In security we spend a lot of time trying to decipher the future. Where’s the next technology breakthrough? What are cybercriminals going to do next?
Annual reviews such as the Sophos 2021 Threat Report help this process by providing an overview of significant threat events of the past 12 months and identifying trends for future action and protection.
Looking back further than a year provides a valuable additional dimension. It allows us to see how different cyberthreats and attacker behaviors emerge and evolve, providing context and vital learnings for what we see today and are likely to see tomorrow.
Information security became a bona fide industry and professional discipline at the beginning of the current millennium. In a new report, Cyberthreats: a 20-year retrospective, we present a timeline of key threats and events from the past 20 years that have had the greatest influence on the security landscape.
The report shows how fast things change and how attackers learn from the past and each other, innovating and adapting at ever increasing speed – and how this has shaped, and will continue to shape information security.
What were the most important lessons – and which have we still not learned?
Three eras of cyberthreats
2000 to 2004
The early years of the millennium saw one worm after another unleashed onto the world. They rampaged across the internet with infection rates that could double in under 10 seconds, affect around 10% of all internet-connected hosts and, at one point, account for 25% of all spam.
Many of the worms abused vulnerabilities for which patches were already available and at least one showed constant development to outfox security detection. These worms caused around $100 billion in damage and mitigation costs overall and paved the way for the massive spam spreading botnets that would be used for ruthless monetization.
2005 to 2012
The years when cybercrime became a business. Well organized spammers targeted users with pharmacy scams and malvertising, and the landscape was changed forever by exploit kits and nation-state-sponsored threats and their advanced, expensive tools.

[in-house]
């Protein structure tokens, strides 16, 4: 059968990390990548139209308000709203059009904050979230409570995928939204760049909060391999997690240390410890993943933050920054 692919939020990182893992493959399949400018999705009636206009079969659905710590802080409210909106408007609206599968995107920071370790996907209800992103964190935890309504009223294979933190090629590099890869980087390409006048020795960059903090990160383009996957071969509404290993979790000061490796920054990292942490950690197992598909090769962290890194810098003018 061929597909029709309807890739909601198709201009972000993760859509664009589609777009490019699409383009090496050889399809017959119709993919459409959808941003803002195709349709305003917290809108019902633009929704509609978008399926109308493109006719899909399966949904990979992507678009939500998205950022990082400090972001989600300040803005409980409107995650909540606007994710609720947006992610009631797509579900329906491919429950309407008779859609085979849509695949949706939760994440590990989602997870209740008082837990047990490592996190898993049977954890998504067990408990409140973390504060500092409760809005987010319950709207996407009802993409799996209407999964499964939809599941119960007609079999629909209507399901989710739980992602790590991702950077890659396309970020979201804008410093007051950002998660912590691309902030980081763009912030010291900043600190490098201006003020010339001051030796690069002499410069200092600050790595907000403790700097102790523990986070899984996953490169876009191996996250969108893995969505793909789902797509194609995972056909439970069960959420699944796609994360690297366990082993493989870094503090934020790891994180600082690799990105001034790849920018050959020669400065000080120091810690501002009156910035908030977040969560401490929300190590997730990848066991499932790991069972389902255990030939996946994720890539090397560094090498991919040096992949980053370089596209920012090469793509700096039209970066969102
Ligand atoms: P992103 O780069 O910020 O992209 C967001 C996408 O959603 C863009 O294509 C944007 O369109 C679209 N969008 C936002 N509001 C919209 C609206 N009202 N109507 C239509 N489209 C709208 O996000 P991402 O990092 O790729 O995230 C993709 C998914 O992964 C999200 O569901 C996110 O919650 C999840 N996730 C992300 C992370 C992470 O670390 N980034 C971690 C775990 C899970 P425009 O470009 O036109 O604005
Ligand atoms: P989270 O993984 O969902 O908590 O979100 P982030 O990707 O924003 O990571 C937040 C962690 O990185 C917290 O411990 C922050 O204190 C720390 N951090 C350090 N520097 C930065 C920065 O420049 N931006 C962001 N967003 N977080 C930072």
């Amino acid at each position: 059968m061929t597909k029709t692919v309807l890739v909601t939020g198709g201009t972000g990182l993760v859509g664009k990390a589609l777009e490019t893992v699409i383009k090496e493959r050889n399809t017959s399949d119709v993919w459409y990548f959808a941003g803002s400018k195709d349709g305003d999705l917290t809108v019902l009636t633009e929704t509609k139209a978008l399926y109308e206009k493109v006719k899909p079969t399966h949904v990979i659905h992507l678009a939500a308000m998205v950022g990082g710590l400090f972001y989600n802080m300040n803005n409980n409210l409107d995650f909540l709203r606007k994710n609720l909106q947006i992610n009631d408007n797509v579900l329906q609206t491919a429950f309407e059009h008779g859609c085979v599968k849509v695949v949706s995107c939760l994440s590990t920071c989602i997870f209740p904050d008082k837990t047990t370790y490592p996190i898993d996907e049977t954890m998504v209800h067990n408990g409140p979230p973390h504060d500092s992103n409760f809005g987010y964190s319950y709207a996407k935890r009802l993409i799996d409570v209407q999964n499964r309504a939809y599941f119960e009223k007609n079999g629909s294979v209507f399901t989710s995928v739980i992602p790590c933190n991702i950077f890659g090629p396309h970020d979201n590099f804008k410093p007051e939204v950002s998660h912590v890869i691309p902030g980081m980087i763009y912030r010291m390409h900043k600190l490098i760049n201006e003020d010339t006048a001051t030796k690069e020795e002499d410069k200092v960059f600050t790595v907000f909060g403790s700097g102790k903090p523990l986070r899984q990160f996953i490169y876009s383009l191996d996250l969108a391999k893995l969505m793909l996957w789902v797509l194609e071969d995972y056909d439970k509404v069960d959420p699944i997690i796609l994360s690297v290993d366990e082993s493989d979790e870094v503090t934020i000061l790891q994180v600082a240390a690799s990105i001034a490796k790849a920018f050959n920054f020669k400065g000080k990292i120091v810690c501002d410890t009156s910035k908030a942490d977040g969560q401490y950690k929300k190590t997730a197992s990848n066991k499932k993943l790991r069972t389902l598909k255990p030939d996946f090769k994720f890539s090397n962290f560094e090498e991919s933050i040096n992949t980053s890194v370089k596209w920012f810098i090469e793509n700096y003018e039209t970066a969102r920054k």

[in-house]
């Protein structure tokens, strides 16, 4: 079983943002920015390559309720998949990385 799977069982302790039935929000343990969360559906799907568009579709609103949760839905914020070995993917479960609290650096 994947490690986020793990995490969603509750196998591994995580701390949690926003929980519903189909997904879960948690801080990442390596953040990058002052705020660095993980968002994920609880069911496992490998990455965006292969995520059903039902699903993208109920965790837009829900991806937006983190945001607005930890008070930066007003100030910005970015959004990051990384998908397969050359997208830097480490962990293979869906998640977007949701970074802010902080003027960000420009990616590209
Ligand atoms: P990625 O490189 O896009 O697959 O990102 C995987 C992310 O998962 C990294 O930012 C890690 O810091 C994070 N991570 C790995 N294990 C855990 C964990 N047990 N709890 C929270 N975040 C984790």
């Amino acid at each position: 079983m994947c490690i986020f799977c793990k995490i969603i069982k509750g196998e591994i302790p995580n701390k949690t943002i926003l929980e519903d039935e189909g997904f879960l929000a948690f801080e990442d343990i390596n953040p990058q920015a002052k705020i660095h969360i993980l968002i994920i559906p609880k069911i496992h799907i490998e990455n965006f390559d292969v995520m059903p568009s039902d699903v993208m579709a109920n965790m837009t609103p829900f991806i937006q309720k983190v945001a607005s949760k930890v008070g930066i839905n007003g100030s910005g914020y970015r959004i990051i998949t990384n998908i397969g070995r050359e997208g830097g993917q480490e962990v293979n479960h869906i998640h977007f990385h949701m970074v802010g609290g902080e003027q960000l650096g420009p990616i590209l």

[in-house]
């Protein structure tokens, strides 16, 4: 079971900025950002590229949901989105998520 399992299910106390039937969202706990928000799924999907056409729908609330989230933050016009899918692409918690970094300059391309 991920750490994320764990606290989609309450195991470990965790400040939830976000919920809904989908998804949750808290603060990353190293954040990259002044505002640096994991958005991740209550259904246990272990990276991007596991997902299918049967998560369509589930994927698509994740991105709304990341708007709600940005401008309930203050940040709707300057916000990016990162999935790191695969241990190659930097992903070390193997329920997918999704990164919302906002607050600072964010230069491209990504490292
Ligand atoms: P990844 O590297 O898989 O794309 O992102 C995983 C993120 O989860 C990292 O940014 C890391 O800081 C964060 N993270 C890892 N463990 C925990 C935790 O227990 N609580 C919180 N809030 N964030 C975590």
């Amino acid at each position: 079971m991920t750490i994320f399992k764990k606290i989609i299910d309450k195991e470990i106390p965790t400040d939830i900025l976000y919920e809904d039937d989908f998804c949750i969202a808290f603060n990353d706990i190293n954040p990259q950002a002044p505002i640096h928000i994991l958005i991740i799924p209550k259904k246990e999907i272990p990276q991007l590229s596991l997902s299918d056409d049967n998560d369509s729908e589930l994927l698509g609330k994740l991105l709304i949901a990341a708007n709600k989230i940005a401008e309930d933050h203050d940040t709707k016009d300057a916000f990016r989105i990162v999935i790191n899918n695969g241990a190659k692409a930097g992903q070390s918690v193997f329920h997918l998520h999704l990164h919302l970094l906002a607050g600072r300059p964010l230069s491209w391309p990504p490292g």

The Storm botnet, nicknamed “the world’s largest supercomputer,” is estimated to have compromised between one and 10 million devices.
In 2009/2010, Stuxnet showed the world how cyberweapons could be used to target physical systems, also releasing four zero days into the wild that would be seized upon by cybercriminals out for financial gain.
The rise of cryptocurrencies facilitated a new money-making opportunity for attackers: ransomware.
2013 to Present
Over the last few years, no cyberthreat has had a more damaging impact than ransomware. To date the damages and the impact of ransomware run into the trillions of dollars.
Away from ransomware, this era saw the transformational attacks of Wannacry and NotPetya, a continuation of the botnets, the worms, the spam and the leaking of nation-state sponsored cyberweapons.
Online payment theft, ever more sophisticated phishing, the decline of online privacy and everything-as-a-service that has brought cyberattacks within the reach of even the lowest-skilled cybercriminal also feature in the ever-growing, increasingly complex threat landscape.
We’ve come a long way in 20 years, and while there have been some harrowing moments, it’s important to reflect on our progress and celebrate our successes. The technological progress the world has witnessed would not be possible if it wasn’t for the professionals who work tirelessly every day to make the internet safer and more secure.
As our industry matures, we continue to demonstrate how the security industry is no longer the world of “no.” We’re enablers, collaborators, and innovators. One of our lasting legacies is that we continue to come together to solve problems. Whether it’s the Conficker working group, any number of ISACs, the Cyber Threat Alliance, hacker cons, or the recent COVID-19 Cyber Threat Coalition, we get things done.
The problems of this era, and those to come, are challenges we will rise to.
As the African proverb states, “If you want to go fast, go alone. If you want to go far, go together.” As we go together into the next 20 years, let’s remember that the fight is honorable and it’s worth it.
This post was originally published on the Sophos blog.